Compucolor II

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Compucolor II
Compucolor II Computer.jpg
Compucolor II computer with Centronics 737 printer (Zagreb, 1980)
Manufacturer Compucolor Corporation
Release date 1976
Retail availability 1976-1983
Units sold 1000+
Operating system Compucolor FCS OS
CPU Intel 8080/8080A 8-bit uP
Memory 8K, 16K, 32K
Storage Proprietary Floppy Drive
Display 13" color delta-gun CRT
Input Proprietary parallel keyboard interface, modified EIA RS-232-C modem port, 50-pin custom bus.
Camera None
Touchpad None
Connectivity EIA RS-232C
Power 120 or 240 AC 50/60Hz
Online services ISIS (Intelligent Systems Information Service)
Predecessor ISC 3620 Family
Successor ISC 3621...

The Compucolor II was an early color home computer product introduced in 1976 by Compucolor Corporation located in Norcross, Georgia USA. It was clearly a major product breakthrough in color graphics, text, and storage.

The Compucolor II initially became available at three price points: $1,395.00 (base), $1,595.00 (Extended), and $1,795.00 (Deluxe) in USD. The price difference governed by the internal "User" memory. The "base" unit came equipped with 8 KB RAM, followed by "extended" as 16 KB, and then "Deluxe 32 KB". It was the first color home computer system with built-in color graphics, floppy based data storage, and a specialized "QWERTY"-style keyboard. The RAM memory of that time was generally dynamic RAM.

The Compucolor II color computer and integrated monitor was built into a standard General Electric (GE) 13" color television set cabinet. These cabinets were procured without TV components and modified to house a custom set of video analog electronics, digital board, and floppy drive. This was by design.

The machine was based on the Intel 8080 operating at 1.99 mHz clock rate and used a SMC CRT5027 video controller programmed to provide the 64 character by 32 line screen format. Internal proprietary ROM firmware allowed a plot graphics array of 128 H by 128 V available in 8 colors. Again, the system was sold with as User RAM in increments of 8 KB of RAM, expandable up to 16 or 32 KB.

Three available keyboards having 72 (standard), 101 (expanded), or 117 (deluxe) individual keys. which attached to the computer with a 25-pin ribbon cable. The keys were deluxe full-travel "Cherry brand" type having golden cross-bar contacts with excellent feel and reliability. Key tops were engraved with special legends to help manage computer functions.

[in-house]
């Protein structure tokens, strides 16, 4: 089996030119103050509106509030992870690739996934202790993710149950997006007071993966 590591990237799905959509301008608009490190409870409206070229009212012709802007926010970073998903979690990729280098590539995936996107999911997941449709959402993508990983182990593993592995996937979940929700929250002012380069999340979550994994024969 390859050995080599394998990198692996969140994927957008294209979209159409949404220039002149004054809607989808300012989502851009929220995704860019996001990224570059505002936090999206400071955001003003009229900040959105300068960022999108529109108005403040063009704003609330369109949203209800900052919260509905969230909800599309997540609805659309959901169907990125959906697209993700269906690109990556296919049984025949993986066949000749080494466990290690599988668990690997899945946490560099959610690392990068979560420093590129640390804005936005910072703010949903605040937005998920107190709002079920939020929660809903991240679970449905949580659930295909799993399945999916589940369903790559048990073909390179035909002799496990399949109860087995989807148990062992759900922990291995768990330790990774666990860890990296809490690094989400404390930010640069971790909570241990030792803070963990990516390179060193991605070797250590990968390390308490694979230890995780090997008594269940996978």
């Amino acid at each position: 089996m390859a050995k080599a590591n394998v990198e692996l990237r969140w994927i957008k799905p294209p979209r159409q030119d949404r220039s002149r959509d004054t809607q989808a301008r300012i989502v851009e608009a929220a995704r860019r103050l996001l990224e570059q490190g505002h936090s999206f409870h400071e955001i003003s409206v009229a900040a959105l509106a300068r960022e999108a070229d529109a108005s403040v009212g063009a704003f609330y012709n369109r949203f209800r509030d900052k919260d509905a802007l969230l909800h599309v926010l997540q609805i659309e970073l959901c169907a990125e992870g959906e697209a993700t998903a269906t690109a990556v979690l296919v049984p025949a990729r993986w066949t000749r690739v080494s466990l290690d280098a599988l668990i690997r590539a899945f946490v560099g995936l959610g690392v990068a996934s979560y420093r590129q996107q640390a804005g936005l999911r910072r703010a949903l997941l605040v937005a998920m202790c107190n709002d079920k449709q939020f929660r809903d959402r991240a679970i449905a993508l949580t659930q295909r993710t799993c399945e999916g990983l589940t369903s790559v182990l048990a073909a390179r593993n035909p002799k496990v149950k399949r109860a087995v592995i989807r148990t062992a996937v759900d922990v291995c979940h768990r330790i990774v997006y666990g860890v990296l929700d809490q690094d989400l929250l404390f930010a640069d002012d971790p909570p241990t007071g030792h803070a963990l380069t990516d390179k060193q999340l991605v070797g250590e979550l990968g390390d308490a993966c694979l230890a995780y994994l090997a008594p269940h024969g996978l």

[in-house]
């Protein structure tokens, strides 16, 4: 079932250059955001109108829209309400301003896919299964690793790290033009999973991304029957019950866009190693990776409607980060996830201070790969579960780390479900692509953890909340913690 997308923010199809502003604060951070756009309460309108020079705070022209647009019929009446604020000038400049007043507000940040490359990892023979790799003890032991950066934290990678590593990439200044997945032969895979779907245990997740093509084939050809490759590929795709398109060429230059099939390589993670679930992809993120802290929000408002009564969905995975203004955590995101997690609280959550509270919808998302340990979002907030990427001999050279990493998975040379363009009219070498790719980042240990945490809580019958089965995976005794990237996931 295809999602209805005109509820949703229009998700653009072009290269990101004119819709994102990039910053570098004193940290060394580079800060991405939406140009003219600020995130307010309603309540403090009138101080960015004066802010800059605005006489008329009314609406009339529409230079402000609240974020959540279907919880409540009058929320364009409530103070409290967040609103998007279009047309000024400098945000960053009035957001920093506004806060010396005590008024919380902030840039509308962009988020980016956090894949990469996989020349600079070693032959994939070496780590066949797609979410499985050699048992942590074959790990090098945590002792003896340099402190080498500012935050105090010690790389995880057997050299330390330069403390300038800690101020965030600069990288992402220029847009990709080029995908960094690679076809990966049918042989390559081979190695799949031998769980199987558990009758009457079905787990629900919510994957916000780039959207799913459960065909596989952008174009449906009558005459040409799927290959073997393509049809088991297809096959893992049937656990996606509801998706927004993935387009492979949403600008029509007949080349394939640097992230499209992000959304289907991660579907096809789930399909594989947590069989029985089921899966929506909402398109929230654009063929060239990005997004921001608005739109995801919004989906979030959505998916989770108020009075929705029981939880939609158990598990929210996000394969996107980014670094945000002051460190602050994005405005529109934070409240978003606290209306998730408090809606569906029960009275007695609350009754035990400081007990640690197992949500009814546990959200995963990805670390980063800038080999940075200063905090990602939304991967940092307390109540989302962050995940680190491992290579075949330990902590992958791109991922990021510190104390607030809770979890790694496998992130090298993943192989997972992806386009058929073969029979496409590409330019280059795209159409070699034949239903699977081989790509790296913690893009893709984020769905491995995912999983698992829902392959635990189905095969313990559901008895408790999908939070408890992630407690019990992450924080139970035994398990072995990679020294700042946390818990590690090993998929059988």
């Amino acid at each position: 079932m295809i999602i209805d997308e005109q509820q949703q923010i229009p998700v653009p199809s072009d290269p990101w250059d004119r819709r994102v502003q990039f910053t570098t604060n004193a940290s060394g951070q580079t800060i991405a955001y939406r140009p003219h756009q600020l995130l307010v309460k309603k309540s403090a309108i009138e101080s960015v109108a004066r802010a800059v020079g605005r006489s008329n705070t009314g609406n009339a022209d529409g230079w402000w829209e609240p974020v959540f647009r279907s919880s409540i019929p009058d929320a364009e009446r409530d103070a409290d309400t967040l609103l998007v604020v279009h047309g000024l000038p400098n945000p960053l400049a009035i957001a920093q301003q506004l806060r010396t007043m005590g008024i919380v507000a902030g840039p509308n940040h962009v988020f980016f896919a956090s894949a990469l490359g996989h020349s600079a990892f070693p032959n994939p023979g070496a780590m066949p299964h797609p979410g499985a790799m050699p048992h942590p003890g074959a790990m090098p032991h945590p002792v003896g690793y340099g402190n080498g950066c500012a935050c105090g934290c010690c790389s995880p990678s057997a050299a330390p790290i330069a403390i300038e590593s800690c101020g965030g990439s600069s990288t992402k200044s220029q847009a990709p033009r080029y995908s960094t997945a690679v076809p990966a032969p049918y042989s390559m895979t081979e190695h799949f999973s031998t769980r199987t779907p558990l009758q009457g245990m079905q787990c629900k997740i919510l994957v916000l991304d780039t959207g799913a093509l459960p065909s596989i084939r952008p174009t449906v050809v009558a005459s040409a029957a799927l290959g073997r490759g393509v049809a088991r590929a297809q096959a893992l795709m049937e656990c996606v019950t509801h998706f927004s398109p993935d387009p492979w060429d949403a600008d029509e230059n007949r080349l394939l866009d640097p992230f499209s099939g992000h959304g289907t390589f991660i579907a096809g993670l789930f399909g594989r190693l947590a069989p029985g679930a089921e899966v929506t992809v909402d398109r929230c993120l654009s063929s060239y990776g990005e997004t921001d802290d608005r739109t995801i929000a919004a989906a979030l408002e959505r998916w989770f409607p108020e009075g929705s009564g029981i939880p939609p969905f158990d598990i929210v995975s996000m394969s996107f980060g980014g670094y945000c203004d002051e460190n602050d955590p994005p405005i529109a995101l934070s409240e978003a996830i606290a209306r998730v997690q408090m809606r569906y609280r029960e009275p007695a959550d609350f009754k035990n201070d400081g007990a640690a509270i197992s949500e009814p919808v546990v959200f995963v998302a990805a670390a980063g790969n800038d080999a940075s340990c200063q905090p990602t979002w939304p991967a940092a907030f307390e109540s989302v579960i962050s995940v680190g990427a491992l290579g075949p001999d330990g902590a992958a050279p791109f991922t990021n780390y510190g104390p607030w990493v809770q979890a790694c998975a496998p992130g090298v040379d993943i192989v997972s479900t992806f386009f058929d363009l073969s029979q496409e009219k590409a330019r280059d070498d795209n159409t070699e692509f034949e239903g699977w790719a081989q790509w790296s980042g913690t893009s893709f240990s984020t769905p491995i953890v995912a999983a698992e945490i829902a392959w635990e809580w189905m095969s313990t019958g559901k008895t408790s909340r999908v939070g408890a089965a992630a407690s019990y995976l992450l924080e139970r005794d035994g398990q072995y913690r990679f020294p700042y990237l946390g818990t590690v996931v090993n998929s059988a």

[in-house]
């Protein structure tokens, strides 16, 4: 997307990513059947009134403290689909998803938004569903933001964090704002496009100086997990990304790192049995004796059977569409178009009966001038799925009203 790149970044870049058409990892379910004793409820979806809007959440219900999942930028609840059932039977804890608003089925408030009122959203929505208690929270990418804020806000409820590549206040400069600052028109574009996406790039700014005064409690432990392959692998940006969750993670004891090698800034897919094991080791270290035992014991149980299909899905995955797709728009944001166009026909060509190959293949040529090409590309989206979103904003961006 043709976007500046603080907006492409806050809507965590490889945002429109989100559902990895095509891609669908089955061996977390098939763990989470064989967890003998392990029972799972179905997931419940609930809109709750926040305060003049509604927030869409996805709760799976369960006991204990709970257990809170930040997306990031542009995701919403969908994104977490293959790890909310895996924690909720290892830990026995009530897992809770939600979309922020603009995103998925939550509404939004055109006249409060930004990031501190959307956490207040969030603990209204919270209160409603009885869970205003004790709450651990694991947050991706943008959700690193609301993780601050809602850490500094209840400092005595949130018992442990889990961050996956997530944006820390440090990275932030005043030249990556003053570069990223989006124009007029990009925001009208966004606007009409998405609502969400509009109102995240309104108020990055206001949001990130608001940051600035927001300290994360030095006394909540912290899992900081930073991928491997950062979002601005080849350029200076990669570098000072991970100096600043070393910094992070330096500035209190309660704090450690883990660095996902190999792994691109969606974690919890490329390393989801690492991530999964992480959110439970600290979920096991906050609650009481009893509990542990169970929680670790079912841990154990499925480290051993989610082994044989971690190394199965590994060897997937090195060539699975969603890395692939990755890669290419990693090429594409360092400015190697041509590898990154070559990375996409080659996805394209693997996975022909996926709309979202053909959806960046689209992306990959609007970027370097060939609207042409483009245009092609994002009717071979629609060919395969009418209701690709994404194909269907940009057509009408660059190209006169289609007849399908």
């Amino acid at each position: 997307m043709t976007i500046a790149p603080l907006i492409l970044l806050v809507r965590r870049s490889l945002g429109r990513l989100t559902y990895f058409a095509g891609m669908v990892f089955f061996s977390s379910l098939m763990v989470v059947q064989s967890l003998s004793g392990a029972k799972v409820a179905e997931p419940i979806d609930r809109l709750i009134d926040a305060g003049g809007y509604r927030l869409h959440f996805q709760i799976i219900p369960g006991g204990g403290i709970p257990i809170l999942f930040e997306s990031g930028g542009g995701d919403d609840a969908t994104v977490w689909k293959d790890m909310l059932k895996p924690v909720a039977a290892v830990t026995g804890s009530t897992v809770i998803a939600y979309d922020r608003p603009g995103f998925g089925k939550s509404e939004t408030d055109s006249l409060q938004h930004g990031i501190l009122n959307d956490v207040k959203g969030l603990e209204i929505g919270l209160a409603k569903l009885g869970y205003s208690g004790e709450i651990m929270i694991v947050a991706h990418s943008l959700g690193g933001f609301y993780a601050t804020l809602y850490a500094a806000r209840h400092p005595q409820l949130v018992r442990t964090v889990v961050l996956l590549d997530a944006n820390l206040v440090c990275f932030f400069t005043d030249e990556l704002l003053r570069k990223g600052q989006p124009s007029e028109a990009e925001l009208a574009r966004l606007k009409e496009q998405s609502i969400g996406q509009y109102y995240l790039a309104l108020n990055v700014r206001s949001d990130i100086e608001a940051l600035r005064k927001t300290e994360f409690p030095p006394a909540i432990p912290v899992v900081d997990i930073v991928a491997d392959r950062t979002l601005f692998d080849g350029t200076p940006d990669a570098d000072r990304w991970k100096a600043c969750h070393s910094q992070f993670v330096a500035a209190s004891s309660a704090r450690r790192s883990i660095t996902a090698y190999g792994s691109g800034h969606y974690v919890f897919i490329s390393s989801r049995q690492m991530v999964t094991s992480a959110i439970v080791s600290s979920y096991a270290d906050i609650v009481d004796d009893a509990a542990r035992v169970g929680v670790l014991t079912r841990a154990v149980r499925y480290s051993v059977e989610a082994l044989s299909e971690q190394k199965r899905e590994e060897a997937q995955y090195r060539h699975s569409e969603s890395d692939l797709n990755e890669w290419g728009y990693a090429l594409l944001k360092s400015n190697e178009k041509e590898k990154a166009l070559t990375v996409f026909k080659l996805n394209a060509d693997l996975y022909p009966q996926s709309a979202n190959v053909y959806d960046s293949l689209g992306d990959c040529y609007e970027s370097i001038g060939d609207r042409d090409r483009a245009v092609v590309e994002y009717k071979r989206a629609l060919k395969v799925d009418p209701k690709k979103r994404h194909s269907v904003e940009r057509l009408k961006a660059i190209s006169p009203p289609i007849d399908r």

The Compucolor II used a custom designed 51.2KB 5.25" floppy disk drive, which was placed on the right side of the monitor cabinet. The design utilized a serial interface and was referred to as the "Compucolor Drive" or "CD". There were reliability issues with this design since any variance in motor spindle speed would cause difficulty reading or writing floppy media. Also there were a few electromagnetic issues within the cabinet space that interfered with the floppy recording and read process.

A ROM-based BASIC was included as an improved and sub-licensed version of Microsoft BASIC. Compucolor Corporation took a few steps to improve BASIC. The real fact is that Compucolor Corporation worked closely with Microsoft Corporation. A licensing agreement was agreed to the best interest of both companies. The past stories of Compucolor "bootlegging" Microsoft's BASIC are not true.

The disk operating system known as "File Control System" or "FCS" was designed in-house before the more modern MSDOS or PCDOS designs. FCS was developed, expanded, and proven to be a viable method to store data at the time

In the case of FCS, when a file was deleted, the individual file would be "removed from the file list volume" and remaining data would be moved to fill sequential empty space, using the 4 KB portion of display video RAM as a transfer buffer memory. In modern-day terms, files would be automatically defragmented to prevent cross-linked files.

Most legally available software for the Compucolor II was written by in-house software programmers. There was a large groundswell of hobbyists and user groups who created software for sale or "shareware" among its groups.The most important title for the Compucolor II was probably a game called "Star Trip" which mimicked the "Star Trek" genre.

Over 20 software titles were officially released by Compucolor Corporation with custom 5-1/4" artwork title covers. In no particular order public release order:

Air Raid, Othello, Blackjack, Bounce, Chess, Cubic Tic Tac Toe, Lunar Lander, Maze Master, Sharks, Shoot, Solitaire, Star Trader, Star Trek (Renamed Star Trip), Swarms

Compucolor Corporation opened its first retail computer store in Norcross, Georgia USA in 1979. It was aptly named the "Compucolor Computer Store". The store had limited success in the six months of operation. The general public did not know what a color home computer could do! The store concept was abandoned.

By 1983, Compucolor Corporation was closed. Follow-on Compucolor II color home/office computers manufactured by Intelligent Systems Corporation of Norcross, Georgia USA would continue for additional years in different product formats.

This 2016 data update is provided by an original Compucolor II / ISC employee & digital historian.

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